When I checked into The St. Regis, I was skeptical that a butler could make my stay exceptional, but I was wrong.
Our butler, Adalberto Macedo, was waiting to greet Mahir and I as soon as we stepped off the elevator on the 12th floor, where our room was. “Good afternoon,” he said, nodding.
After leading us to our temporary abode and showing us its various features like the touch button lighting, Mr. Macedo asked if he could unpack our bags. The idea of a stranger handling my personal belongings had me more than little uncomfortable, but Ms. McCarthy, the Cornell lecturer, had told me that butlers take pride in the task of unpacking and packing. So I obliged but asked if he could do so when we planned on stepping out later that afternoon.
We could reach Mr. Macedo or another butler on duty by pushing the “Butler” button on our room’s phone, and when we weren’t at the hotel, we could email our requests. Mr. Macedo told us that we would get an almost instant response.
As soon as he left, Mahir and I started with our requests. I called to ask for a standing fan, and Adalberto delivered one within five minutes. Shortly after, Mahir asked for a coffee. It, too, appeared promptly, in a French press and piping hot. The shirt Mahir needed ironed? A professional dry cleaner couldn’t have done a better job, and Mr. Macedo certainly made sure it was finished faster. A shoe shine? But of course. The dental kit I wanted because I had forgotten my toothbrush? He brought me two kits, along with a half-dozen mini bottles of mouthwash.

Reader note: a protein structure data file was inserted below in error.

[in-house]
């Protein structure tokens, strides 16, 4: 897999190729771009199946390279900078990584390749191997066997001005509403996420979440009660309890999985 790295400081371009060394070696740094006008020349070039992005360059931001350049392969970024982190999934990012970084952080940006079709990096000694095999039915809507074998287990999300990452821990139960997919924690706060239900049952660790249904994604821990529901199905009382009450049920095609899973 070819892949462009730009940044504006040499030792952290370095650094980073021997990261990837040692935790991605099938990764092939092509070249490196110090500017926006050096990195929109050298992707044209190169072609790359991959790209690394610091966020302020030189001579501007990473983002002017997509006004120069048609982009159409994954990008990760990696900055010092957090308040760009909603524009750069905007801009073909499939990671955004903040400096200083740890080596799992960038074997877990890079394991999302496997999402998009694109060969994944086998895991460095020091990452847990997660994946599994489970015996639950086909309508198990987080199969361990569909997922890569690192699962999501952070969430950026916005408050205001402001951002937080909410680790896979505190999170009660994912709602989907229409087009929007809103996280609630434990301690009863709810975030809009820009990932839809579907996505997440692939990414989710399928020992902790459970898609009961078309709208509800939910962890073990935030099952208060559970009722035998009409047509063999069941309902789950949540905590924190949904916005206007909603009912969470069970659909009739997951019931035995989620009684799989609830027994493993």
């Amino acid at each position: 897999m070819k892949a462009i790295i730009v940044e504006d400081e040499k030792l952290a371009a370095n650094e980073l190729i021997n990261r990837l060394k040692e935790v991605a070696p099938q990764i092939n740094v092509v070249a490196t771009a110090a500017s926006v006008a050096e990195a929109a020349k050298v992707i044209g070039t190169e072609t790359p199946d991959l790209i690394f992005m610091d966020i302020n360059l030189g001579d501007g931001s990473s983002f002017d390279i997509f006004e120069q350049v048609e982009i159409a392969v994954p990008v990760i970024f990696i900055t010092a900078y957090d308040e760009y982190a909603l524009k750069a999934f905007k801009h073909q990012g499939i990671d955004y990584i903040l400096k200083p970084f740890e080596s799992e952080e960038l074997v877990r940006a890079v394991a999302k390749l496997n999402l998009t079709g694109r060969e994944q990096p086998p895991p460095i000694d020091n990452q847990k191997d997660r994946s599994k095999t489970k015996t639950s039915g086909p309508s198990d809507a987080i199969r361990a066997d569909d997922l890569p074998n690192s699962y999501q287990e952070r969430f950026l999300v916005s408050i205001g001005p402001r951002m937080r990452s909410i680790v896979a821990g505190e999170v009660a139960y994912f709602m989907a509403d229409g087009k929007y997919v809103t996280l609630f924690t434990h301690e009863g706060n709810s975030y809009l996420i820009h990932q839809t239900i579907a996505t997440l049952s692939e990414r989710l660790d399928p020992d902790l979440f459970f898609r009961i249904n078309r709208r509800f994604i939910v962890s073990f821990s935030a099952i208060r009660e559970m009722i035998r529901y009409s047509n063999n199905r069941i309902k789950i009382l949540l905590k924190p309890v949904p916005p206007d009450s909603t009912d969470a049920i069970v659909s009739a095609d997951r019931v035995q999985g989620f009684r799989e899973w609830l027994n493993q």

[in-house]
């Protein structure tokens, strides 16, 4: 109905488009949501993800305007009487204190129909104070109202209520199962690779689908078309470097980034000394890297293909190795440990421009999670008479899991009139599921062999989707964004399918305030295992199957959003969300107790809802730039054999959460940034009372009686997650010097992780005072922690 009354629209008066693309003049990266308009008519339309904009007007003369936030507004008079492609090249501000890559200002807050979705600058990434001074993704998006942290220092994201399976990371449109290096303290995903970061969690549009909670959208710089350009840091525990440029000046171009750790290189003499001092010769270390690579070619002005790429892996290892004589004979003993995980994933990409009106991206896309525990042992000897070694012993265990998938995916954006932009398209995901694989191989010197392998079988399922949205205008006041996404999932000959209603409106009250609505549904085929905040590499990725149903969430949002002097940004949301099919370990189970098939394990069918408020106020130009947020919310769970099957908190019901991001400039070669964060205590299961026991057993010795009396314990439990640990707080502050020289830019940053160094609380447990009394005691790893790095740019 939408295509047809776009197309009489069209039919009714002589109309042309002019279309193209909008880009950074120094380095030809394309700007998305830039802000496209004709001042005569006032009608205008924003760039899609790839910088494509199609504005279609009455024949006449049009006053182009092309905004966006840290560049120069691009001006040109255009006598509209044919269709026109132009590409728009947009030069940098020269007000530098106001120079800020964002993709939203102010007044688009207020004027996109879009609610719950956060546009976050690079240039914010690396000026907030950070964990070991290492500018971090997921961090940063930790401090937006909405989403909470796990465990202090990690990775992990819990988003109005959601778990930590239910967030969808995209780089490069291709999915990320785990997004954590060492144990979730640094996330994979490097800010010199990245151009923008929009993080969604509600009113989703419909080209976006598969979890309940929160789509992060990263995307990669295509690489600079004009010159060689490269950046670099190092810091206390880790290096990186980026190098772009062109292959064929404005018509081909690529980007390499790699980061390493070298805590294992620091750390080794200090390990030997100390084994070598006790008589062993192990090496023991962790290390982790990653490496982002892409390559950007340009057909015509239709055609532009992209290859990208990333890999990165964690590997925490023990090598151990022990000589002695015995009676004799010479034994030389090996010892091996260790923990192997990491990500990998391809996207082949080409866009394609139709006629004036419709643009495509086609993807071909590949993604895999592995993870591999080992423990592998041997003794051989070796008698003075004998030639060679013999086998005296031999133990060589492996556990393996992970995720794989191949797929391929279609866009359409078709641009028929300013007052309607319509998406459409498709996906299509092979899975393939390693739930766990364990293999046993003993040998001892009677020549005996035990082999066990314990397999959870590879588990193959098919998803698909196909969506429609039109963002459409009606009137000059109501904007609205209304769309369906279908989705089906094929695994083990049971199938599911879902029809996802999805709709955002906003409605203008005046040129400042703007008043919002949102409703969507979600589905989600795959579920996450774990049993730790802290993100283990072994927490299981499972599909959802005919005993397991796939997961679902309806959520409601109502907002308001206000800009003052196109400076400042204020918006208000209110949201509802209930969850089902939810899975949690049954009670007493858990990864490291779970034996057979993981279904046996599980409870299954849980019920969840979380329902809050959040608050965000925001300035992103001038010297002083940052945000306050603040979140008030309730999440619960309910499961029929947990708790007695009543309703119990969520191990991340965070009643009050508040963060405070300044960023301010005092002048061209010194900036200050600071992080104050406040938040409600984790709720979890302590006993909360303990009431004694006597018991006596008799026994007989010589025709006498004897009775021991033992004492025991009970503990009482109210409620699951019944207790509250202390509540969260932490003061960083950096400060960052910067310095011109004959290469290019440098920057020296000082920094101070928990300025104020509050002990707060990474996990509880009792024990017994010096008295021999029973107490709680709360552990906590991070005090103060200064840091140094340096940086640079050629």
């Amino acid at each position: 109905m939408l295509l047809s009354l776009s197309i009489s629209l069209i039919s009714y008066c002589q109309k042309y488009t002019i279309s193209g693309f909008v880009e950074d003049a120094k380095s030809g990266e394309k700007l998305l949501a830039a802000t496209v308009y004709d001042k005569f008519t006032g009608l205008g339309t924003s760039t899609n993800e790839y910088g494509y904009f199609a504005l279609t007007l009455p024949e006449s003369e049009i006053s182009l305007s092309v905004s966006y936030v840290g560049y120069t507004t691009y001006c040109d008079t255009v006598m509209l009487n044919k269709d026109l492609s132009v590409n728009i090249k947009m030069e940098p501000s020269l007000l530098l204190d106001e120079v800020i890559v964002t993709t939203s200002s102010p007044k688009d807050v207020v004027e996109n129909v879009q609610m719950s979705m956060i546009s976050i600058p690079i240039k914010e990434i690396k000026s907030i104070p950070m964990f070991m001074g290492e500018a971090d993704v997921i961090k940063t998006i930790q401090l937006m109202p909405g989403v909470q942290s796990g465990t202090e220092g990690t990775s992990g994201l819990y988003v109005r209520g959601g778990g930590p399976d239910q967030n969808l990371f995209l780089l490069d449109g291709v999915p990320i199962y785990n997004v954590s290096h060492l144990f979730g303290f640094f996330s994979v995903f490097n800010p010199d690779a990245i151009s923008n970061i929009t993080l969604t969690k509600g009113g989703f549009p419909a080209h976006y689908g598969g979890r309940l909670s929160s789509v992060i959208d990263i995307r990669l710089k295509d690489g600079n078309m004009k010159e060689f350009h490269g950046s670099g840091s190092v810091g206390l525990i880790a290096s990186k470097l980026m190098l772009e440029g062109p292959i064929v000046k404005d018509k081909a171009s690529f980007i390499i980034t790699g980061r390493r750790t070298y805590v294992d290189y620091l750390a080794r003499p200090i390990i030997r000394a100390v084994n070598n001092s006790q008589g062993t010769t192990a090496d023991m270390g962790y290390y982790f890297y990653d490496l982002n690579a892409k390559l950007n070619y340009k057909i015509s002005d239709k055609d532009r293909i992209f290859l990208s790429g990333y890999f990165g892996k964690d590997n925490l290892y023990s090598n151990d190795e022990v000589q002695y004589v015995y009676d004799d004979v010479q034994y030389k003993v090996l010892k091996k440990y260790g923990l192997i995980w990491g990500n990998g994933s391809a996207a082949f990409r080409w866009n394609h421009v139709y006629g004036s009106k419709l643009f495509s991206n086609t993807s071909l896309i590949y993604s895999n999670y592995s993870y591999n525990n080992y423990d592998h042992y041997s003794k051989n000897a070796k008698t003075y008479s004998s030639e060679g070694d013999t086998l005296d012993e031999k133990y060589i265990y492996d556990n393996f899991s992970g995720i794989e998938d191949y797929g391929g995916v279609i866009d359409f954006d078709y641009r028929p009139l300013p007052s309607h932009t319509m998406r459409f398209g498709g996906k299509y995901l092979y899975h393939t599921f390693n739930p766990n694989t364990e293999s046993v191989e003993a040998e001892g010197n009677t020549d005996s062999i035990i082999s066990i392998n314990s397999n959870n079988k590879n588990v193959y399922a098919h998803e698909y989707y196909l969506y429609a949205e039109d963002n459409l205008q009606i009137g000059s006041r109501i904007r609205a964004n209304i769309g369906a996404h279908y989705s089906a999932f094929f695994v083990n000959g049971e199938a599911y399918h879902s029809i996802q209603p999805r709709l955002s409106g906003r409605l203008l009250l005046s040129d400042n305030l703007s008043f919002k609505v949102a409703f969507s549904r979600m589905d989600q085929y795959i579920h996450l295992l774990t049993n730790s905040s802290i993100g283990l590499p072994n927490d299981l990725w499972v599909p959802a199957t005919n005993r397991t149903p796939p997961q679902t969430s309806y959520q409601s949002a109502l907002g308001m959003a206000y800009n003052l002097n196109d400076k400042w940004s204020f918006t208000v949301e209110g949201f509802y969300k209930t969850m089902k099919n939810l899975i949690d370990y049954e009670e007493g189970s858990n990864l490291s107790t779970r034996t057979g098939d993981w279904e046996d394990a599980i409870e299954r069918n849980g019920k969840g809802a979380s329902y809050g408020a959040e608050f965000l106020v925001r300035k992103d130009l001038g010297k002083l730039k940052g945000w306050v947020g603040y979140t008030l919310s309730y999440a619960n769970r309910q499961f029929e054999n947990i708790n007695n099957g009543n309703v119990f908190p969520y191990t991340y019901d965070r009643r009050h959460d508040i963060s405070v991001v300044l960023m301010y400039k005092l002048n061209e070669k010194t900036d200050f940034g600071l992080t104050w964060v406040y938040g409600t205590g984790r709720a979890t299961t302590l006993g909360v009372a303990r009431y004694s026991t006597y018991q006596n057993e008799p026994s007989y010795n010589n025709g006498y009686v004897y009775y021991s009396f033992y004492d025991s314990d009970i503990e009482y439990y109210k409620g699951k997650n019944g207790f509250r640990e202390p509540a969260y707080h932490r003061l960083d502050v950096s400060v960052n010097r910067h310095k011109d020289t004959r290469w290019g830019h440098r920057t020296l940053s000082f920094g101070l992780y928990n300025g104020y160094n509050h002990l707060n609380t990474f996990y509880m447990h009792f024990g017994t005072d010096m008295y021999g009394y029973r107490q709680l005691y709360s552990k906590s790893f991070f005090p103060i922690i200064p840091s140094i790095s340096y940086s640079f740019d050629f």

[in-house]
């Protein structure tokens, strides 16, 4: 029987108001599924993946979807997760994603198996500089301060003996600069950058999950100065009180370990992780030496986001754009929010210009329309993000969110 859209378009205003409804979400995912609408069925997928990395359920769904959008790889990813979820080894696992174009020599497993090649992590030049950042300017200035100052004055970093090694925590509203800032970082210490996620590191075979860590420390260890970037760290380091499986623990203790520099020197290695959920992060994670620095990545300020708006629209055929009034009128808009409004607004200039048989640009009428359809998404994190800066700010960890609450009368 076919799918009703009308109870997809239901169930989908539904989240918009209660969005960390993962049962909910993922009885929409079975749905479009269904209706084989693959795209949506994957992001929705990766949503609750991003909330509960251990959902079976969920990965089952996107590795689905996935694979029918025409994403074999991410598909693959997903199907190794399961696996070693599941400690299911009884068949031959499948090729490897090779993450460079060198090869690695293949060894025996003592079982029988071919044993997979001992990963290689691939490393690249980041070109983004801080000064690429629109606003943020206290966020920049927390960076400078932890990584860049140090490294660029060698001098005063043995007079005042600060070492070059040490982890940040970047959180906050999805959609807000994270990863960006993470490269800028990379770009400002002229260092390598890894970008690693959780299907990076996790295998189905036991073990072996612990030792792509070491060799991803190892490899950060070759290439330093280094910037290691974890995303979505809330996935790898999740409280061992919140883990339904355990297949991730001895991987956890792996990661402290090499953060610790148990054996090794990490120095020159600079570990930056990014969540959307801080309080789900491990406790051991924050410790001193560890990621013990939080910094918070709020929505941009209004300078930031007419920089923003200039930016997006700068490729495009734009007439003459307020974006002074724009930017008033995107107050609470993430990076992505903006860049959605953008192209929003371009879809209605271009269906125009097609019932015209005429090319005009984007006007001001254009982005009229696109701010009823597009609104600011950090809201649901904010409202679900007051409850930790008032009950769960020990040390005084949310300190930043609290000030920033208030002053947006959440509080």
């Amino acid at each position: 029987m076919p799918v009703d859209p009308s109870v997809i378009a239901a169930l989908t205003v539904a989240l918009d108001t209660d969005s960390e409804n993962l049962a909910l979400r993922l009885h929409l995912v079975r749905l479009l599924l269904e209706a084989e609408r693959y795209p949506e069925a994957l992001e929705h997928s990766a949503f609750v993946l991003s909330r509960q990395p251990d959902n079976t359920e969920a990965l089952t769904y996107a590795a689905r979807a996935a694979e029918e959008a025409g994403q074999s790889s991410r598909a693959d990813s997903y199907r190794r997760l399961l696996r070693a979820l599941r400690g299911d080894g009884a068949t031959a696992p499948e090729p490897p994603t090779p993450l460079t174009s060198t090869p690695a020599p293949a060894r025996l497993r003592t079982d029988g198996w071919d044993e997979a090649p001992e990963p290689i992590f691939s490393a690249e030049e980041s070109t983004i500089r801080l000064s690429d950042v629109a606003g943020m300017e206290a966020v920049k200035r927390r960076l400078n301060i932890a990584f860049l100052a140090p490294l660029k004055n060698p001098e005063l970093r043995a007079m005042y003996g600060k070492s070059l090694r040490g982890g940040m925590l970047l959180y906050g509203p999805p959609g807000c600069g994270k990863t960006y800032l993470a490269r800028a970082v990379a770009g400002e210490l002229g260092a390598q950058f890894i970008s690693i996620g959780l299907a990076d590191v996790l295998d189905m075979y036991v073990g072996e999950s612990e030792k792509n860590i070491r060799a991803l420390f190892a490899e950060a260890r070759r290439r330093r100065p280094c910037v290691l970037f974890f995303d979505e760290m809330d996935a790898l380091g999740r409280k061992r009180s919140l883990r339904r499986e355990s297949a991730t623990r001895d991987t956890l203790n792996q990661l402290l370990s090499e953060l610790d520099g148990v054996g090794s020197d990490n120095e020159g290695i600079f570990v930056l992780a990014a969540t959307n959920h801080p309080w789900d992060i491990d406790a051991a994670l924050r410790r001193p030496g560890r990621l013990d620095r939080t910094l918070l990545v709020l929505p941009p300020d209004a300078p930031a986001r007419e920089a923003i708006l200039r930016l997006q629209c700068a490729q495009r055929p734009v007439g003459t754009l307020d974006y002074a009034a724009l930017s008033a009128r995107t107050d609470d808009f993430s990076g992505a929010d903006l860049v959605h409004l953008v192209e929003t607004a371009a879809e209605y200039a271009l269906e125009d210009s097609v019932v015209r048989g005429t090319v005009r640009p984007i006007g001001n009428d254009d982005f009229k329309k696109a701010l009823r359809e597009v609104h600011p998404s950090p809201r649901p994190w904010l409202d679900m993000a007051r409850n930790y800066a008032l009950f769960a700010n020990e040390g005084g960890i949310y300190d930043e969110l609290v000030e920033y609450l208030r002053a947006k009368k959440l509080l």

Now would come the true test for me: when we left the property for an excursion out, I sent an email asking for two gluten-free red velvet cupcakes. Surely, our butler, who at that point was Dafa Lascu (Mr. Macedo’s shift had ended), wouldn’t be able to procure this hard to find treat. She emailed me back within three minutes to say that she was working on my request. A half-hour later, she called and told me that she hadn’t found the cupcakes at any bakeries near the hotel but would be happy to search for them downtown. But she also forewarned me that the courier fee to have them delivered to the property would likely be pricey. I wasn’t that desperate for a sugar fix so I told her not to bother.
Back at the hotel, we found our clothes and shoes immaculately organized in our closet and our toiletries spread out on the bathroom counter. Then it was time for another round of requests. I had a tear in my shirt that I needed sewn, and Mahir wanted a resistance band and exercise mat in our room. Oh, and could we get suggestions for buzzy gluten-free restaurants to dine at that evening? Check, check and check.